• They kept pressing and made it 3-0 not long after. A Quinn Hughes centring pass was partially blocked and J.T. Miller alertly bumped the bouncing puck to Elias Pettersson in the slot. Pettersson tried for the quick shot, but the rolling puck wouldn’t cooperate. It did, however, bounce across to the opposite side of the crease and Pettersson stuck with the puck and swatted it home on the backhand.
     
  • The Canucks couldn’t hang onto the three-goal lead heading into the first intermission, as the Oilers acted according to Newton’s third law of motion and pushed back on the Canucks equally as hard as they had been pushed. Boeser blocked a shot off the skate, but it was for nought, as Dominik Kahun flicked a shot on net shortly after that snuck under Demko’s arm, hit the post, hit Demko’s pad, and rolled in.
     
  • Things started to go off the rails in the second period. “We took a couple penalties in the game that I didn’t like,” said Green. “We talked about getting the power play advantage against this team and being disciplined and they didn’t score right away on the first couple, but you could see it got them going in the game.”
     
  • One of those penalties was on Antoine Roussel, who inexplicably dropped the gloves with Jesse Puljujarvi after a battle along the boards. Except he didn’t exactly drop the gloves with the Finnish forward, who seemed to have no idea what was happening before he suddenly took two punches to the face. Somehow, Roussel only received a two-minute minor while Puljujarvi dealt with his bleeding face on the bench. 
  • If you’re wondering why Jake Virtanen doesn’t get more opportunities further up the lineup, it’s because of plays like this at the end of the second period. The Oilers were pushing hard and the Canucks had struggled to get the puck out of the zone, but Virtanen commits the cardinal sin of waiting for the puck to come to him while gliding backwards, just asking for someone with some hustle to cut in front of him and keep the puck in the zone. Sure enough, that’s what happened.
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  • Virtanen wasn’t the only one at fault when it came to getting the puck out of the defensive zone — that’s just one of the more egregious examples. The Canucks were repeatedly hemmed in the defensive zone because they just failed to get the puck out when they had the chance. I asked Travis Green about it and want to include his complete answer.
     
  • Travis Green:
    “When we talk about puck management, it’s different in different parts of the rink. Some of it is decision-making with the puck. I thought we had a couple young forwards that made a couple plays that they would have liked back, just with their decision-making. 

    “Some of it is your ability to get a puck out under pressure and your skill level to do that, getting places quick enough to get enough time, players talking — I think the ones you’re talking about, Daniel, are ones that you’ve just got to get the job done and get it out. They’re not trying to make a fancy play in that area, that’s not necessarily a decision that they’re making.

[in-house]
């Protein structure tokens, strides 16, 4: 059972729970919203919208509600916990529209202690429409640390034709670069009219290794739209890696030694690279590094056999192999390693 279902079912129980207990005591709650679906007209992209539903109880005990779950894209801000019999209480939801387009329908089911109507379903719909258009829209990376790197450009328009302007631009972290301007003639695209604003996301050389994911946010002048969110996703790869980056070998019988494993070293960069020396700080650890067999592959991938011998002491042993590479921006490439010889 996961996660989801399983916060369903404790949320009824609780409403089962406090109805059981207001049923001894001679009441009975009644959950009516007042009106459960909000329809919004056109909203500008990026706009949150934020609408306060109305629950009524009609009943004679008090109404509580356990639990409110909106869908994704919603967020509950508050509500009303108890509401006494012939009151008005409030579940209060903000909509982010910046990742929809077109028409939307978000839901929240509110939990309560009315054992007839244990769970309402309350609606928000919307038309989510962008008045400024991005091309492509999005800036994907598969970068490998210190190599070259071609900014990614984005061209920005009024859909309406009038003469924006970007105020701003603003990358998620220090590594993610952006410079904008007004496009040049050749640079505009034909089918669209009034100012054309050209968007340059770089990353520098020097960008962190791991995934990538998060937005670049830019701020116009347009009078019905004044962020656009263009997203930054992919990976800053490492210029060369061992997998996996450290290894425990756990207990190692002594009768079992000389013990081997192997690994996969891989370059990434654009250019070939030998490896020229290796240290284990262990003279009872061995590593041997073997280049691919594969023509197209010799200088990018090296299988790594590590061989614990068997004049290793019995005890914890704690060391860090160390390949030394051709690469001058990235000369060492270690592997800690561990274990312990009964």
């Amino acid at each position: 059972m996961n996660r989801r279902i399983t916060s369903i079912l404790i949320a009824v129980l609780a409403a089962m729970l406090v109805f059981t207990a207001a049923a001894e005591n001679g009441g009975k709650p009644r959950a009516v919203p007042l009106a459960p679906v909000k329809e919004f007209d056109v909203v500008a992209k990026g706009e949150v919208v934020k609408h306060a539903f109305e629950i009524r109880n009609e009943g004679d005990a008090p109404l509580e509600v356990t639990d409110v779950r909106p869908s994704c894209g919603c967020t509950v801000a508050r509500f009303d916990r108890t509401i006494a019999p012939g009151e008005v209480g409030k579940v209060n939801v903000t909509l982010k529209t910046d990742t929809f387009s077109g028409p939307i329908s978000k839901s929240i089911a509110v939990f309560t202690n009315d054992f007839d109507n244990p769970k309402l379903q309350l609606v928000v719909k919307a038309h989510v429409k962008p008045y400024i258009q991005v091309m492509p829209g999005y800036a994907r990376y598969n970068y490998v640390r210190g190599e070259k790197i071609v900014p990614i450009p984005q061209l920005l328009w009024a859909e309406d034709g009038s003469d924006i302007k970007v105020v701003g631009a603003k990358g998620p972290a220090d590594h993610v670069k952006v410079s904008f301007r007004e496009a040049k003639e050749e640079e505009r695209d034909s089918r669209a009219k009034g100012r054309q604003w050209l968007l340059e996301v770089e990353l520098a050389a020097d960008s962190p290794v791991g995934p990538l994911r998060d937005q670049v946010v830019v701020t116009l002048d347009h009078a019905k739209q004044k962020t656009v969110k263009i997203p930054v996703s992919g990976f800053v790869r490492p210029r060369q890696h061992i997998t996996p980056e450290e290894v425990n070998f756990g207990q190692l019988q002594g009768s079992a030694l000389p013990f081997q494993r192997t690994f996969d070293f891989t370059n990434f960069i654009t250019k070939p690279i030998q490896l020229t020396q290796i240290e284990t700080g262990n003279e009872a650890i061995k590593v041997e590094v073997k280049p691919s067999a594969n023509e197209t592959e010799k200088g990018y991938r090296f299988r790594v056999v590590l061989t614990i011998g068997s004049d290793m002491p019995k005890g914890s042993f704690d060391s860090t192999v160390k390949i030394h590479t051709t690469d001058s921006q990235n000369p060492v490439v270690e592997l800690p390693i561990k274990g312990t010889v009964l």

“The ones through the neutral zone or in the offensive zone are more puck management issues where I think we’ve had that in the past, where we’ve tried to be too cute in our game. There was probably two that I didn’t like for sure that come to mind — one in the first, one in the second. 

    “But I thought we didn’t handle their pressure well when they started pinching. Teams start to do that when they’re down, we didn’t handle the heat very well, and we lost some puck battles when they were pinching to make us spend more time in our zone.”
     
  • The Canucks still had a 3-1 lead going into the third period, but it very quickly disappeared. The Oilers scored less than a minute into the final frame, then got a power play and cashed in with some slick passing that seemed impossible to defend. There’s a reason why Brandon Sutter put so much emphasis on not even letting the power play into the zone when he talked about why the penalty kill has been successful.
     
  • It’s not a Canucks game with Nils Höglander doing something notable. In the third period as McDavid was about to enter the Canucks’ zone, Höglander figured out a brilliant way to prevent McDavid from scoring: he stole his stick. McDavid better hope the rest of the league doesn’t catch on to this one weird trick.
  • Nothing good happened for the Canucks in the third period. The few chances they managed to get were stopped by a suddenly competent Mike Smith, they gave up a pinballing game-winning goal and then, with three minutes left in the game, Tyler Myers took a terrible interference penalty that sunk any chance of them coming back to force overtime.
     
  • “It was frustrating. He chipped it by me. Tried to step in front of him. Got a penalty,” said Myers, who didn’t seem happy to be asked about it, but he’s currently tied for the NHL lead in penalty minutes with 37. If you want to emphasize maturity, then discipline from your veterans has to be part of the conversation.